No, not that kind of politics. (thank God)
I have been working on our front porch for nearly a year now. First we had to replace the roof. Once we pulled the shingles off, my husband noticed that the rafters were running the wrong way so down comes the old ceiling and new framing goes in with a new bead board ceiling. Meanwhile the fascia board needed replacing, the concrete stairs needed to be re-poured to fix an uneven step, the floor needed to be repainted, new electrical outlets and lighting installed…..the list goes on. While my husband was busy doing the real work I did some scraping, painting, cushion covering, etc.
Thankfully we are doing most of the work on the screened porch side when it’s cold and there are no bugs. We are out there most weekends making noise, sometimes cursing and mostly arguing about design. Now here in Ghent, we have many people that walk the neighborhood, sometimes alone, sometimes in groups, often with a dog or 2 and once we even had a goat go past. Inevitably they stop, comment, give advice, or ask for help when they go by. My husband talks to everyone which means work stops for at least 10 minutes each time. Some days we lose an hour or 2 of work.
Yesterday a new neighbor walked by with her dachshund, introduced herself and asked what we were doing. She said she had recently moved in, loved the neighborhood but was wondering about the porches. She is from up north where front porches are not a thing. I am most recently from Arizona and grew up in the northeast so the front porch phenomenon was new to me also when we first moved. She asked if neighbors hired someone to decorate the porches. I probably should have jumped right in and told her I’d be happy to decorate her front porch but instead I launched into my opinion of the porches in our neighborhood. Another opportunity lost but I had my reasons.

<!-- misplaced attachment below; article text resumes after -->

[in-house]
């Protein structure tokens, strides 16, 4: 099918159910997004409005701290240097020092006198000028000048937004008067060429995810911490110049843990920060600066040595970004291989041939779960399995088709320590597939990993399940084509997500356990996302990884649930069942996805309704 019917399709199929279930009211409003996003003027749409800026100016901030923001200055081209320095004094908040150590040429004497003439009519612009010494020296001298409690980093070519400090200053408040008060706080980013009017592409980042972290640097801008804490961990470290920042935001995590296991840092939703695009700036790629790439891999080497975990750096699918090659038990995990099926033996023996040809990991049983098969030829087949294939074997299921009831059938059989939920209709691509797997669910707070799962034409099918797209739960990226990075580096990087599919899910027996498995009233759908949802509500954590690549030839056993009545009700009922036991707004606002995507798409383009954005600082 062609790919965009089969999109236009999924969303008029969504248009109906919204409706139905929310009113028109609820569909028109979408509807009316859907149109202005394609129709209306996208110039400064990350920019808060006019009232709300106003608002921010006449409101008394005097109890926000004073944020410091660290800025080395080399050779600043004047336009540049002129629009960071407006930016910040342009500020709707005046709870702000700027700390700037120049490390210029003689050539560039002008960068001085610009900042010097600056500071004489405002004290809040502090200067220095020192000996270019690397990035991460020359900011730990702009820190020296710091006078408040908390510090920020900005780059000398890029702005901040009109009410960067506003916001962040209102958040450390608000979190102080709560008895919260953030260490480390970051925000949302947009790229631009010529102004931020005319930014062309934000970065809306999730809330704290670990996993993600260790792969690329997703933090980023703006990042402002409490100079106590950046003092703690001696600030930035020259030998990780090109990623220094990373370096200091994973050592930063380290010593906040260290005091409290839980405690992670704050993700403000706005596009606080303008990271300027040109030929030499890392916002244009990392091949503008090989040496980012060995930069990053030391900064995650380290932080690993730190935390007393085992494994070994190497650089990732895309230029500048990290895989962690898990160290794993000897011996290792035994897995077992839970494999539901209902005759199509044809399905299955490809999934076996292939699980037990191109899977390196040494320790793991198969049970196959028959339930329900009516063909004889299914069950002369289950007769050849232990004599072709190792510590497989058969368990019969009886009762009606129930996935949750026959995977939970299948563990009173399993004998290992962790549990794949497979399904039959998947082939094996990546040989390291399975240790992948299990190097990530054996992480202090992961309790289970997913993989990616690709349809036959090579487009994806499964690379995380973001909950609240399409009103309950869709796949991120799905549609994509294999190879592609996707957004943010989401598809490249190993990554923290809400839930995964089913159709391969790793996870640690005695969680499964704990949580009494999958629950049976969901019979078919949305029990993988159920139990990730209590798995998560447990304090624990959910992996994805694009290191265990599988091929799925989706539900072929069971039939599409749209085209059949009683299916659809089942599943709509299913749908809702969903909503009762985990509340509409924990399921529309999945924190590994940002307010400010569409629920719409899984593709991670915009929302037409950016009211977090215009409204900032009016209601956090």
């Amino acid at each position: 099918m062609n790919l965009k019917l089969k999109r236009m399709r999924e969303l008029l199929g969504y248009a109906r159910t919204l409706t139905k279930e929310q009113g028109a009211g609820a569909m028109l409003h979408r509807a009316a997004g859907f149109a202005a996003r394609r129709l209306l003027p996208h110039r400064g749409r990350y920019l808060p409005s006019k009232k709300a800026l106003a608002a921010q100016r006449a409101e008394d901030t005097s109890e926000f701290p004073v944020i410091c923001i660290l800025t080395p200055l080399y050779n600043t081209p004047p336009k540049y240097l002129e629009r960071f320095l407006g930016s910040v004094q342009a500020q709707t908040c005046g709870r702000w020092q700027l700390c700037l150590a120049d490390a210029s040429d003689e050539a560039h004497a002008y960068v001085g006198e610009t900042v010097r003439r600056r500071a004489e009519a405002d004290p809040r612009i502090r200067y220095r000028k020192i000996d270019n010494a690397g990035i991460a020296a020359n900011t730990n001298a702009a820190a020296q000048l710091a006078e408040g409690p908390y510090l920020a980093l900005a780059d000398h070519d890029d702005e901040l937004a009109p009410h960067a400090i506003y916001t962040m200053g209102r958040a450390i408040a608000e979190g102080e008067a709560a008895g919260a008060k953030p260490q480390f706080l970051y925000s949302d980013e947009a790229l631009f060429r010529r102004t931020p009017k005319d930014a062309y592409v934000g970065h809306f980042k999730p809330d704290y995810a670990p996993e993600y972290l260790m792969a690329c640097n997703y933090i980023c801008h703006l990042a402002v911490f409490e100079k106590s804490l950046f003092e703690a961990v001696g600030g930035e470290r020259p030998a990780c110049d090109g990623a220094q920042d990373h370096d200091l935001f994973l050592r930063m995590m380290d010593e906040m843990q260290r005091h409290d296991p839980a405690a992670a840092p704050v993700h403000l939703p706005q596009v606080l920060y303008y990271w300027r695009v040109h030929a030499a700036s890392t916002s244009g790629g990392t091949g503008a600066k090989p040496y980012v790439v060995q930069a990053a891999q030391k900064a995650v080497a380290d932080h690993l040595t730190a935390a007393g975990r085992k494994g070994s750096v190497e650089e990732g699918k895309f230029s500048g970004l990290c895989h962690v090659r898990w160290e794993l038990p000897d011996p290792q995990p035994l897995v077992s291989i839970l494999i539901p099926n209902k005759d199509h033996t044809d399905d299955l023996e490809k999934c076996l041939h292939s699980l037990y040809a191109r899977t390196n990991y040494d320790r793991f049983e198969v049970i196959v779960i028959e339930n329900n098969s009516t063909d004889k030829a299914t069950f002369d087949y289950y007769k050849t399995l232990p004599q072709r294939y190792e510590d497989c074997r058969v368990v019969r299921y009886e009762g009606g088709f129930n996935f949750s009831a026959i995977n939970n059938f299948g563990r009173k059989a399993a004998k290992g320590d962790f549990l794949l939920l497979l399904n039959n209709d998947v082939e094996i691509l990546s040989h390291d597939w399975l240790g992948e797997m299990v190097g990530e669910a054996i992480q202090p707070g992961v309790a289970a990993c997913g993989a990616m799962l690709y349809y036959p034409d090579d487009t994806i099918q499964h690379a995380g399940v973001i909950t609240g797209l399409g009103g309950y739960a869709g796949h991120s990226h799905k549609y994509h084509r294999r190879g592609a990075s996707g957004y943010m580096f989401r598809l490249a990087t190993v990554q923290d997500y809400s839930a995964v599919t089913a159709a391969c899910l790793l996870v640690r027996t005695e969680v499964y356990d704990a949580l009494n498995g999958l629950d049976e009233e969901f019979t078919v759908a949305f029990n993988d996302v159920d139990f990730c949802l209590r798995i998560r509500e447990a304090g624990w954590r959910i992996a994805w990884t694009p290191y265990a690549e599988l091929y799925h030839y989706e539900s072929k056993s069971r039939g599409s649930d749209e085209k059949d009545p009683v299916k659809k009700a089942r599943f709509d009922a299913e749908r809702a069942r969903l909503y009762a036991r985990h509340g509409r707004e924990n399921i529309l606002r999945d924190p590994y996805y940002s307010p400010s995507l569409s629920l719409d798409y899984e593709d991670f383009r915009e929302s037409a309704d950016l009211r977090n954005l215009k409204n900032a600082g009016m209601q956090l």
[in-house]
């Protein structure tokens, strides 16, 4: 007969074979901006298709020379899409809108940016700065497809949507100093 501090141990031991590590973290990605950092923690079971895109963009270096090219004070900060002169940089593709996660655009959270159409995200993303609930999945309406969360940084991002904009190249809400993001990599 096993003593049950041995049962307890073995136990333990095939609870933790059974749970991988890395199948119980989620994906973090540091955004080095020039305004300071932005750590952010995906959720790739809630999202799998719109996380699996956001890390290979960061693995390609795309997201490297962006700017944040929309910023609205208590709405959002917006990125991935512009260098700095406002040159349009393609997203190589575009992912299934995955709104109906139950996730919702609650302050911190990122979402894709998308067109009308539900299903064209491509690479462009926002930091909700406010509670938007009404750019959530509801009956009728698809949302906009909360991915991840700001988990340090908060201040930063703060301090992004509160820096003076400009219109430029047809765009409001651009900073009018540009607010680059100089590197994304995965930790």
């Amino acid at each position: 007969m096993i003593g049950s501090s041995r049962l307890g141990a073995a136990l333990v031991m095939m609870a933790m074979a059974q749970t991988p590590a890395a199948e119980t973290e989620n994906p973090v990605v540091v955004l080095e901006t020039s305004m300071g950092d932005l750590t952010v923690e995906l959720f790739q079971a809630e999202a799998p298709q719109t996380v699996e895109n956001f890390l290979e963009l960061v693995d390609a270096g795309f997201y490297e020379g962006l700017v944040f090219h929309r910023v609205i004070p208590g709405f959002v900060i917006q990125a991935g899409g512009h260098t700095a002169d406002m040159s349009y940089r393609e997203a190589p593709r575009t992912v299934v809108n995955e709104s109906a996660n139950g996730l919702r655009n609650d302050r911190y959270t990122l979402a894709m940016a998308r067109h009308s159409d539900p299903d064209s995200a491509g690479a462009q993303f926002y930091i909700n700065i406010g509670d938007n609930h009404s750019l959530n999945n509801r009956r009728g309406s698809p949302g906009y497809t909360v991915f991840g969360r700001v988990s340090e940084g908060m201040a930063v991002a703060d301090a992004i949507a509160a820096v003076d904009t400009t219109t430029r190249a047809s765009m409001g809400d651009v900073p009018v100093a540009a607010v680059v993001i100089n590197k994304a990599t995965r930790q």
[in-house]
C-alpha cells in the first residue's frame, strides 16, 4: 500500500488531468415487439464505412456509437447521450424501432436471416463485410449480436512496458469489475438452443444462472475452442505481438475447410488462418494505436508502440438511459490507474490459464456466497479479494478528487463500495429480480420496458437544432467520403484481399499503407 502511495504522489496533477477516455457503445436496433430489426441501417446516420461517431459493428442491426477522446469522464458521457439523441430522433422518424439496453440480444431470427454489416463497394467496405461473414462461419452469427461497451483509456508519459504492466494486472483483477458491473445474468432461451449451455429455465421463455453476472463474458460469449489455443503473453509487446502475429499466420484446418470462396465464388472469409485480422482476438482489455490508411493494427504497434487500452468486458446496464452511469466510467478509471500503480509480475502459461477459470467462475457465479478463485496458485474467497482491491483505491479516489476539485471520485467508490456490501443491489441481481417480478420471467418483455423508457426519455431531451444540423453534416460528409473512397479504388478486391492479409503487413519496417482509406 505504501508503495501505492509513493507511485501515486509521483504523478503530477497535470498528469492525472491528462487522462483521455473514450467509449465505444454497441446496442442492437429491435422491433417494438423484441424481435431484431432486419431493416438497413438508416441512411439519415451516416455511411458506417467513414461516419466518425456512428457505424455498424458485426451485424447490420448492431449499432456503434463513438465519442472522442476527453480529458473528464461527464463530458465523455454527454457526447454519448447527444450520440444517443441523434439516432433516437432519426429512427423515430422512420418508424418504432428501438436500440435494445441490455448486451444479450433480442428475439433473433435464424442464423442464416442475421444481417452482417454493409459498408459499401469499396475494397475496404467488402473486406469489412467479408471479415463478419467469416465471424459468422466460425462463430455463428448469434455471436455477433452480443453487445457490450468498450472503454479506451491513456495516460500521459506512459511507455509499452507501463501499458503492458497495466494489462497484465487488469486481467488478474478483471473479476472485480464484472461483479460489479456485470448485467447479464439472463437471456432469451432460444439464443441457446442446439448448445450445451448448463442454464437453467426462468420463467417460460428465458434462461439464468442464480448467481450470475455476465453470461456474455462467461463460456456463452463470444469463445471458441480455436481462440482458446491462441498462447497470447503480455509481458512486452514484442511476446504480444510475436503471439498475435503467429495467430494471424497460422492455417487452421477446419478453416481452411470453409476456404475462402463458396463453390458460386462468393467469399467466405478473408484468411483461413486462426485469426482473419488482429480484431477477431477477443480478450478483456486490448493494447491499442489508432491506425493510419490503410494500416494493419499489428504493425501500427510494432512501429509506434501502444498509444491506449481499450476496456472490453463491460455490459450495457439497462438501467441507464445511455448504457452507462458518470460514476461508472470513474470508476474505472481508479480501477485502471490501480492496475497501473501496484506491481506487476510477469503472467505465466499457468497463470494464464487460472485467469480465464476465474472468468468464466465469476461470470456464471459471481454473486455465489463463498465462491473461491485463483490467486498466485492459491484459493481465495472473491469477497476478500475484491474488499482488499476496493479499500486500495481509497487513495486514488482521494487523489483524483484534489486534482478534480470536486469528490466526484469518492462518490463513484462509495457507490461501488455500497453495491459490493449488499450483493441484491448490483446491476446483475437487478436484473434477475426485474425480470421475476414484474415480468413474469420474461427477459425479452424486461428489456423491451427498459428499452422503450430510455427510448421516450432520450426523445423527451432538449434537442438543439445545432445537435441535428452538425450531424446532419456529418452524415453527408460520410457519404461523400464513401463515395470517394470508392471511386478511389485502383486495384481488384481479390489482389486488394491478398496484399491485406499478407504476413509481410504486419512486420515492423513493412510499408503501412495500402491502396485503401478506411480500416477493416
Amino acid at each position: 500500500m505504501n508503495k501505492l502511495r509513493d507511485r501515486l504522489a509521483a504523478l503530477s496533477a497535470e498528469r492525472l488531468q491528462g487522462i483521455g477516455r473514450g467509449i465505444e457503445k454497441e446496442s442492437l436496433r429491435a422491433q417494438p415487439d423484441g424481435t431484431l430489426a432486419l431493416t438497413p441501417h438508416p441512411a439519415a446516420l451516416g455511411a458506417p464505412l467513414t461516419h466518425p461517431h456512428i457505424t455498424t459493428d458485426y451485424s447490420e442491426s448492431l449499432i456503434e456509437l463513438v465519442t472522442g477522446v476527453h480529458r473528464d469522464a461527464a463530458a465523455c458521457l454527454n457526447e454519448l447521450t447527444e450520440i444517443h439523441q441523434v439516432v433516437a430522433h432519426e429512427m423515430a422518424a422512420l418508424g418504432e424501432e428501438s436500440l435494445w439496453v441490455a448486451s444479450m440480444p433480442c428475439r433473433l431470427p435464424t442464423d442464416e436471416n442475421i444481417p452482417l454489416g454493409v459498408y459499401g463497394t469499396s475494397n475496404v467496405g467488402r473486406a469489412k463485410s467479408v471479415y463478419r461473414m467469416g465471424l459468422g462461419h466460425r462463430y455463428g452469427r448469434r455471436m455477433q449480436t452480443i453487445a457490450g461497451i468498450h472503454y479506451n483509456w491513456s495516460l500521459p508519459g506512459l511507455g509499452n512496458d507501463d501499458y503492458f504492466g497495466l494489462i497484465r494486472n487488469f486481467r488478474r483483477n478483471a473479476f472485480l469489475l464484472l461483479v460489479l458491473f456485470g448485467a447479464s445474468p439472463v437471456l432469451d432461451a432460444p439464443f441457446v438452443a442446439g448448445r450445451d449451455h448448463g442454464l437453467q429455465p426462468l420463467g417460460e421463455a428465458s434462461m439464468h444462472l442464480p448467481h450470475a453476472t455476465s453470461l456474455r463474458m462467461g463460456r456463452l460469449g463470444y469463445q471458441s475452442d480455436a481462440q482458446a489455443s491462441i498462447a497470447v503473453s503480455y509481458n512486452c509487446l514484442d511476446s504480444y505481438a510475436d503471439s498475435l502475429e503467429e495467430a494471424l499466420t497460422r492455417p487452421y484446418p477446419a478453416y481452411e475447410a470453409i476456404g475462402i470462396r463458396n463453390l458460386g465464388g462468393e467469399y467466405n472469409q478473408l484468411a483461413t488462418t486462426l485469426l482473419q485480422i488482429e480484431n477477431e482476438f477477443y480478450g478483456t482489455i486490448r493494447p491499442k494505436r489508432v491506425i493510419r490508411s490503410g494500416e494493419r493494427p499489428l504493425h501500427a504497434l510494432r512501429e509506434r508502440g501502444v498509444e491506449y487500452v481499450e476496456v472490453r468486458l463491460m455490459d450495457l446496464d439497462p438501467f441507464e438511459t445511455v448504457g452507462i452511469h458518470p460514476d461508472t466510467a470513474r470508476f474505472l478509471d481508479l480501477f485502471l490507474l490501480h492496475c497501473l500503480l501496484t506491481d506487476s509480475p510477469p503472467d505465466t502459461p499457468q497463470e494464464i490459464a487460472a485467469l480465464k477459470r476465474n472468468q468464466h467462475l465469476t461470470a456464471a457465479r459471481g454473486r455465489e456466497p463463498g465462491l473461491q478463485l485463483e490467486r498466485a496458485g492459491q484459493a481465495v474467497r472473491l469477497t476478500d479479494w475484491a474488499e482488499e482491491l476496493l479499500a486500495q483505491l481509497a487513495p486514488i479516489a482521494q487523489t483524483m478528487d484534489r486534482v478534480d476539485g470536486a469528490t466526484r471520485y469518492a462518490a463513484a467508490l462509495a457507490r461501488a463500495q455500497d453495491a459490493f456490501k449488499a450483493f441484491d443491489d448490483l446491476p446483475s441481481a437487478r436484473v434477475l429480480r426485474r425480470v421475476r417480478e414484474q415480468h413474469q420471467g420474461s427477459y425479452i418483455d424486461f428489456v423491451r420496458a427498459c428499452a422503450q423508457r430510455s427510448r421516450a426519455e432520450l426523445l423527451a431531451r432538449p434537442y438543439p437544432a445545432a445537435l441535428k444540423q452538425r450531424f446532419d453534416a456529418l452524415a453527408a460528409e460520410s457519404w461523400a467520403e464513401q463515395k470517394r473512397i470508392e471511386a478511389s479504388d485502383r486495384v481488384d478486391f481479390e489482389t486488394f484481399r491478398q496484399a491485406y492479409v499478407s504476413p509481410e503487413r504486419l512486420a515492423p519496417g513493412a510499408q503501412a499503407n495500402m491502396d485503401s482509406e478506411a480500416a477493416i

In our neighborhood everyone decorates their own porch and every porch is a reflection of the homeowner. When we first moved to this neighborhood my husband and I walked around endlessly looking at everyones porch and landscaping. We picked out the ones we loved and the ones that we could steal ideas from. We asked about plants and seasons and we learned a lot. We also met our neighbors and it all became clear. You can look at someones front porch and not just tell what colors they like, but if they are retired, do they have kids, what holidays they celebrate, and yes, what their politics are by the flags they fly. I love that they put it all out there for everyone to see. Loud and proud! So although I may have missed a job opportunity, I hope that I inspired a neighbor to put her own stamp on her porch.
This is my porch, almost done.
And here are a few porches around my hood. I only had to walk a couple blocks to come up with these. There are so many more, I could never fit all of them
The beautiful architecture, unique lamp posts, and mature landscaping drew us to this neighborhood but it’s the colorful people and their porches that make us want to stay forever. So make sure your decorating doesn’t stop at the front door, bring it right out onto the porch or yard so everyone can see.